At the state level, Pennsylvania’s Supreme Court will decide the Butler and Robinson Township cases in the coming months. The Court’s decisions could reshape the application of real estate and zoning laws in Pennsylvania to shale drilling. But the Court’s current makeup of eight justices split 4-4 along party lines increases the likelihood that both lower court decisions will be upheld. If that occurs, the zoning and setback provisions in Act 13 would be invalidated, sending Pennsylvania’s state legislature back to the drawing board to address those issues.

We also believe New York will lift its existing moratorium on shale drilling. The timing and content of the state’s recently-released draft hydraulic fracturing regulations indicate that New York likely will reauthorize drilling in some fashion, either statewide or in certain designated jurisdictions. Based upon the state’s draft regulations, the environmental review requirements associated with hydraulic fracturing (and therefore the permitting costs) are likely to be significant compared to other states, such as Pennsylvania and Ohio. If New York lifts its moratorium, the fact that some localities in New York pre-emptively outlawed hydraulic fracturing while the moratorium was in effect could lead to contentious litigation over the enforceability of those local bans.

More states will amend their oil and gas laws in 2013, either legislatively or by regulation. These state regulations will continue to evolve, becoming more nuanced as states continue to learn from their counterparts what works and what doesn’t. Large states near emerging shale plays, such as California and Illinois, have yet to overhaul their regulations, but bills are pending in their state legislatures to do just that. Colorado is the most recent state to update its rules, as it became the first state in the nation to require both pre-drilling and post-drilling groundwater testing for new shale wells. Colorado regulators also implemented expanded setback requirements for well locations statewide, and announced the launch of a study concerning the character and behavior of air emissions from upstream oil and gas operations. And California’s Department of Conservation released in December a "discussion draft" of regulations that would govern hydraulic fracturing in the state. The draft regulations include requirements for pre-fracture well integrity testing, pre-fracture notice requirements, pre- and post-fracture monitoring and chemical disclosure. Under the rules, oil and gas well operators seeking to protect trade secrets would be required to demonstrate, among other things, that disclosure would compromise a significant economic advantage. The draft regulations also would make spill reporting, response and clean-up requirements clearly applicable to fracturing fluids.

State taxation of shale development also is an issue gathering steam in key shale states, as state governments attempt to strike a balance between encouraging much-needed economic development and achieving needed influxes of revenue — chiefly to fund state regulation of hydraulic fracturing and/or to offset proposed tax cuts in other areas. Ohio will be a key flashpoint state in 2013 on this topic. In last year's legislative session, Republican Governor John Kasich proposed implementing increased severance taxes on newly-permitted wells as part of the state's overhaul of its oil and gas laws; the Governor's tax proposal went nowhere in a Republican-controlled legislature loath to increase any taxes. Undeterred, Gov. Kasich has vowed to push this issue in the 2013 session. If he succeeds, governors in other key shale states may be emboldened to propose similar tax schemes.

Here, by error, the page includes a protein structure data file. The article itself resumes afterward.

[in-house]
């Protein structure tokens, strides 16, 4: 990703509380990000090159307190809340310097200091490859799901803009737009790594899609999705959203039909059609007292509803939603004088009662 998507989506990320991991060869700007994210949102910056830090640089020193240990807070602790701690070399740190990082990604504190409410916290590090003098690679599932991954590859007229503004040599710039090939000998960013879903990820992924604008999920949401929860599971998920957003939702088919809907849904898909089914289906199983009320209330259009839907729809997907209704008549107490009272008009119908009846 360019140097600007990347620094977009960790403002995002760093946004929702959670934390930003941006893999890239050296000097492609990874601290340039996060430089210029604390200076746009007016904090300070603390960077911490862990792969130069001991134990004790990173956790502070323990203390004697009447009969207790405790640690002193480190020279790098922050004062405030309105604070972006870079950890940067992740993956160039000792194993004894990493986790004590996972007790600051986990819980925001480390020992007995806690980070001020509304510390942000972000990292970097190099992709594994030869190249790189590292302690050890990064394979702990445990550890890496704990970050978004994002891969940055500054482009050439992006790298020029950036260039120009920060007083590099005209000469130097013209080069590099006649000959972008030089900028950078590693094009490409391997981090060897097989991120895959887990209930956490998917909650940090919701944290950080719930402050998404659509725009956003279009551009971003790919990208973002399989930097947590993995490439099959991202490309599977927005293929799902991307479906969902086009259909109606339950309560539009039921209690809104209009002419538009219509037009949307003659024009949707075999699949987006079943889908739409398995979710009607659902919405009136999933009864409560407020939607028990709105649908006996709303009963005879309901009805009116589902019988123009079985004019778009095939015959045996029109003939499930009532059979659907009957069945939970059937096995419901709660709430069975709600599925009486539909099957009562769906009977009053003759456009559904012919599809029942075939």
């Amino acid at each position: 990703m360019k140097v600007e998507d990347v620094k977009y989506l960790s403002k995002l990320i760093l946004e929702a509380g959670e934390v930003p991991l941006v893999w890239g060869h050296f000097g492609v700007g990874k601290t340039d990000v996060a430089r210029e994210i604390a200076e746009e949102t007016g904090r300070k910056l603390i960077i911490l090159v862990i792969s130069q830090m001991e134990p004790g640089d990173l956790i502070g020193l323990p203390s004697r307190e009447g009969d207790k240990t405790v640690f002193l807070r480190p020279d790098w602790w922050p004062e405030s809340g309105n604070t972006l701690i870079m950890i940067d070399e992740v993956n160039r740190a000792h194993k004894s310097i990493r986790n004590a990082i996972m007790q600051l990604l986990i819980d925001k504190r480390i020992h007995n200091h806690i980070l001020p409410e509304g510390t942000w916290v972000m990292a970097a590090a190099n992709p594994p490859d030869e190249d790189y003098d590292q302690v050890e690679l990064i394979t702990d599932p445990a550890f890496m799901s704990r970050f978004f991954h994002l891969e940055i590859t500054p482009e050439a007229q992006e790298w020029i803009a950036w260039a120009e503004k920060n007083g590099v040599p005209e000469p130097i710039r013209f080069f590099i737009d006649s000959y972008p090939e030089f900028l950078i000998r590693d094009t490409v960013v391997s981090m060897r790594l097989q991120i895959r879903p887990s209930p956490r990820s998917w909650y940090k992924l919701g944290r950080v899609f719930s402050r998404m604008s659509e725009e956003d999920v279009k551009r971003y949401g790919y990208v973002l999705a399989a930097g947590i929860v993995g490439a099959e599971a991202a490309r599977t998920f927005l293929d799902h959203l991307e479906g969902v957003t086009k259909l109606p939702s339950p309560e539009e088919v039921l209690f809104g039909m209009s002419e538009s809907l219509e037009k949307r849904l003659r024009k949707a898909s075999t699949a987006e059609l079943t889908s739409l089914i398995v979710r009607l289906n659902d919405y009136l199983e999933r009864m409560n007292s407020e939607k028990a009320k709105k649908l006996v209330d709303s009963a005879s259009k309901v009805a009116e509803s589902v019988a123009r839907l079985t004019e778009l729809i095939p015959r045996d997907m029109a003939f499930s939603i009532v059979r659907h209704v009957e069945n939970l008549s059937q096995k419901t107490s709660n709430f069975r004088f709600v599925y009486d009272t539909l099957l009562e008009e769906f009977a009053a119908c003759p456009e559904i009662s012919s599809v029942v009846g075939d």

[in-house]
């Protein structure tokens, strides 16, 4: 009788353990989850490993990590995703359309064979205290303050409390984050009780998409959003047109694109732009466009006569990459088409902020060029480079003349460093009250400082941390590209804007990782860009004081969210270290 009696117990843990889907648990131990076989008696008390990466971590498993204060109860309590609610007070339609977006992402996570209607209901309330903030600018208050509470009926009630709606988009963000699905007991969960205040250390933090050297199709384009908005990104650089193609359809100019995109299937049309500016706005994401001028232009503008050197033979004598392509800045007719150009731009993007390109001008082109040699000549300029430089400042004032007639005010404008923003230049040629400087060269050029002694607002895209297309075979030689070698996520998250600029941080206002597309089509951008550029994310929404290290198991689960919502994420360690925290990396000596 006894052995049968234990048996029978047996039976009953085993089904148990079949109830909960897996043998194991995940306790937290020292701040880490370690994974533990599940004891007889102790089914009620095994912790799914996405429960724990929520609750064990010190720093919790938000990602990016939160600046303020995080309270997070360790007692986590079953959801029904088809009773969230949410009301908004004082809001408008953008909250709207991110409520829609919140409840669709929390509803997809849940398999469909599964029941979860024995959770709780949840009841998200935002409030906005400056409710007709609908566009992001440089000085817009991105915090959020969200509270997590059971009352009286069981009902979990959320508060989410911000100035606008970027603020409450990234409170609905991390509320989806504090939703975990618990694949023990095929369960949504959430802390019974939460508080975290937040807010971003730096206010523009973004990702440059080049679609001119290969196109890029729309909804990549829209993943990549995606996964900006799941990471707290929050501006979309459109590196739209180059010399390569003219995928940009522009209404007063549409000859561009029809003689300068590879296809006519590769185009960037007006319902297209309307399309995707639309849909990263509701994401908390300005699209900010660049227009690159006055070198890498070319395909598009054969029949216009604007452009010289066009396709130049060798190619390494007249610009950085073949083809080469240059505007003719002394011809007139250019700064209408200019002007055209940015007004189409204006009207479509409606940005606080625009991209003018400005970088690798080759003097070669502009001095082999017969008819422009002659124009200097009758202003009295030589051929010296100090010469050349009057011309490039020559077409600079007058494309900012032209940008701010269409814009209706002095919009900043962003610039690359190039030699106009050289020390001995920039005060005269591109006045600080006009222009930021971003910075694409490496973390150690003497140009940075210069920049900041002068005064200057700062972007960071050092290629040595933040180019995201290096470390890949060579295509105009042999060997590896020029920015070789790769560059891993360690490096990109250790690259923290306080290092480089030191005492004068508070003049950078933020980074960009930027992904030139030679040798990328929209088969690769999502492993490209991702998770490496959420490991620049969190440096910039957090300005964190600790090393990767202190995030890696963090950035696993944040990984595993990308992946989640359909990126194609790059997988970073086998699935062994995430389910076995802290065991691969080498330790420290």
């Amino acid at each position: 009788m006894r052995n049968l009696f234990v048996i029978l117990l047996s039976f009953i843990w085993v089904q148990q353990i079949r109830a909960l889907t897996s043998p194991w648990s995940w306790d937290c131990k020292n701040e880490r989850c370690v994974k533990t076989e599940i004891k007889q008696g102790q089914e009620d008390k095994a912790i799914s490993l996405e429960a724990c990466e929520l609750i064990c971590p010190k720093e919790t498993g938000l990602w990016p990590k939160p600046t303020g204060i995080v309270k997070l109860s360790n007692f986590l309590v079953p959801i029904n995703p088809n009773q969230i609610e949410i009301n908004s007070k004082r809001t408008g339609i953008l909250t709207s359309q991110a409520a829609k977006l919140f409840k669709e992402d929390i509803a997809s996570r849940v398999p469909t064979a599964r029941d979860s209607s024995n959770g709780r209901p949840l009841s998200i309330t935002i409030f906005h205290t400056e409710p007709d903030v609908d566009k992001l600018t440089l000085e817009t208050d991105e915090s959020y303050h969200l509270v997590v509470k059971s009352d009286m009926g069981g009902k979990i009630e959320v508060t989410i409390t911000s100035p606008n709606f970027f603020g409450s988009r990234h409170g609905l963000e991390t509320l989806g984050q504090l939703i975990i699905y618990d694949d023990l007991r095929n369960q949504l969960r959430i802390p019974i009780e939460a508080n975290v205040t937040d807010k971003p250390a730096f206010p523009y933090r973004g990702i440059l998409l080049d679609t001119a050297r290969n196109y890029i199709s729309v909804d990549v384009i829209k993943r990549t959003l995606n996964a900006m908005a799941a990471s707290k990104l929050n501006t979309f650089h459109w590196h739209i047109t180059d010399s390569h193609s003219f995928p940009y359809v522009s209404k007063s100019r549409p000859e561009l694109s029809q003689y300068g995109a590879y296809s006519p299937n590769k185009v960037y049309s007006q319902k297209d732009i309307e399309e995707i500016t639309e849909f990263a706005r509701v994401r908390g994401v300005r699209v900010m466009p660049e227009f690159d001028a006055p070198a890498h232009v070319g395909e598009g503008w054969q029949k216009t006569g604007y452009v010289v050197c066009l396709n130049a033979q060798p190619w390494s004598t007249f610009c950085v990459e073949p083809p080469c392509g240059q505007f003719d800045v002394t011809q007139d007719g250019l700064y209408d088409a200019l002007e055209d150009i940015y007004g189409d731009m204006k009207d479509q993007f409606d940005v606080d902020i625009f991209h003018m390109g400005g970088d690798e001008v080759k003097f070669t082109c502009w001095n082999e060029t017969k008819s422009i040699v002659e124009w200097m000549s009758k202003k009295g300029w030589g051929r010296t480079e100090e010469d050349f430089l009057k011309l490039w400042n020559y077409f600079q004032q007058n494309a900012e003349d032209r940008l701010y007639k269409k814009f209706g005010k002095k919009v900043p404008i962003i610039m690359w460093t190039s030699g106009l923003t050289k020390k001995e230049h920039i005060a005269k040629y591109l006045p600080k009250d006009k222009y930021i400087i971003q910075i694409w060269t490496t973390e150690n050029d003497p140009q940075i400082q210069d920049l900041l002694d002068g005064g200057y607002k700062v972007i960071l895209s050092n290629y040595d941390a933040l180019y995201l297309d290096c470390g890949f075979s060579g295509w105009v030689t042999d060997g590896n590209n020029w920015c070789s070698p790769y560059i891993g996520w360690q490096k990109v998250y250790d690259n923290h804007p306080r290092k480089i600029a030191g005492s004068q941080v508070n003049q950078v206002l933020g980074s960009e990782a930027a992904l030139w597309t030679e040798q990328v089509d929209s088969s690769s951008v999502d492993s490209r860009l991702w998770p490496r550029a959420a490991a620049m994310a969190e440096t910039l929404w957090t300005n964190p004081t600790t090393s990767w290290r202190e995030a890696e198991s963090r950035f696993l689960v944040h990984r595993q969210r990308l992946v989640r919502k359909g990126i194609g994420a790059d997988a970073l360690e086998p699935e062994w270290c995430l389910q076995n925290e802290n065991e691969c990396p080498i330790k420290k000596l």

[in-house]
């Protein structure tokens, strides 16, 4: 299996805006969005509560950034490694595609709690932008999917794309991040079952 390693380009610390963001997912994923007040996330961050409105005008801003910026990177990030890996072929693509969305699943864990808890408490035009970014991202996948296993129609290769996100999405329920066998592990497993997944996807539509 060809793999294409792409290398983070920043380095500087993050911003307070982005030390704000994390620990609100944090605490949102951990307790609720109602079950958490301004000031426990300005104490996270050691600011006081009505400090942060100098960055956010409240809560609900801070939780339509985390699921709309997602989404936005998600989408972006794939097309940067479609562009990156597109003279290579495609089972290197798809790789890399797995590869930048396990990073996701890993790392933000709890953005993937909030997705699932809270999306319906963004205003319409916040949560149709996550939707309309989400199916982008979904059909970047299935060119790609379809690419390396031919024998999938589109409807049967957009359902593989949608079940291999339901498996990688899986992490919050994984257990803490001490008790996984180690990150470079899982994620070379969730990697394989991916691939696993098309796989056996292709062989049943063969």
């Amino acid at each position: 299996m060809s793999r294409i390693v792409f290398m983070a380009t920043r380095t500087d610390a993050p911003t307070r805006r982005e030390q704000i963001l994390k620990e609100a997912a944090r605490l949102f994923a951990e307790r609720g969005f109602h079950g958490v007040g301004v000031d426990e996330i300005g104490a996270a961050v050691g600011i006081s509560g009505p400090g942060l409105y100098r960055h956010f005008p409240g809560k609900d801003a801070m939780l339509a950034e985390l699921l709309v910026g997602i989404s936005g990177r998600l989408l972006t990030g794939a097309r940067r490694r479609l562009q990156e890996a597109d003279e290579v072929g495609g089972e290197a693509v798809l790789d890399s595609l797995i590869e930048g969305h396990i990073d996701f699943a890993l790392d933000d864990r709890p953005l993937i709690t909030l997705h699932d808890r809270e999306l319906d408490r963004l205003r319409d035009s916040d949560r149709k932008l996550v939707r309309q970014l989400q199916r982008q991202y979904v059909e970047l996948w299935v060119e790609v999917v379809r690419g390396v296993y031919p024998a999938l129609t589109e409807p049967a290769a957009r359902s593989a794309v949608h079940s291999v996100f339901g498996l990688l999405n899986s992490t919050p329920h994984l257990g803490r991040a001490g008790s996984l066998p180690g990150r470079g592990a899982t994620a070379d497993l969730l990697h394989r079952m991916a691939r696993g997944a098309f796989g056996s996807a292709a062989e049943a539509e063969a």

Another emerging issue states are beginning to face relates to the disposal of flowback and other fluids from the hydraulic fracturing process. For most of these fluids, the only viable disposal option is in Class II injection wells. For example, Pennsylvania does not allow disposal of flowback in Class II injection wells, while neighboring Ohio does. Concerned about becoming a dumping ground for these wastes, Ohio only recently began issuing permits for injection wells under revised state rules. Whether Ohio or other amenable states have the capacity and the willingness to accept high volumes of these wastes is an issue that may arise in the coming year.

As drilling continues to expand nationwide, litigation inevitably will grow out of these developments. The Butler case is but one example of an increasing trend of landowner suits as to the validity of transfers of shale rights. And as state and local governments attempt to regulate all aspects of drilling, disputes will arise, both as to how regulations are implemented and who has primary authority to regulate. Longmont, Colorado, already has seen multiple lawsuits concerning these very issues. In that vein, distribution of regulatory authority for traditionally local issues (such as nuisance, noise and road maintenance) is becoming an emerging issue for a number of state and local governments. The Robinson Township case is the obvious example of such a dispute, but similar actions already have occurred in Colorado and Texas, and easily could emerge in 2013 in states such as Ohio and New York where drilling will ramp up in the coming year.

It is reasonable to expect that 2013 also will be a year where transportation infrastructure begins to catch up with the pace of drilling, particularly in areas such as Ohio and eastern Pennsylvania where gathering lines, processing facilities and other related infrastructure continues to be a bottleneck to development. In Ohio, several companies have proposed gathering lines, transmission lines and processing plants in the Utica Shale region, and many more comparable proposals are in the works.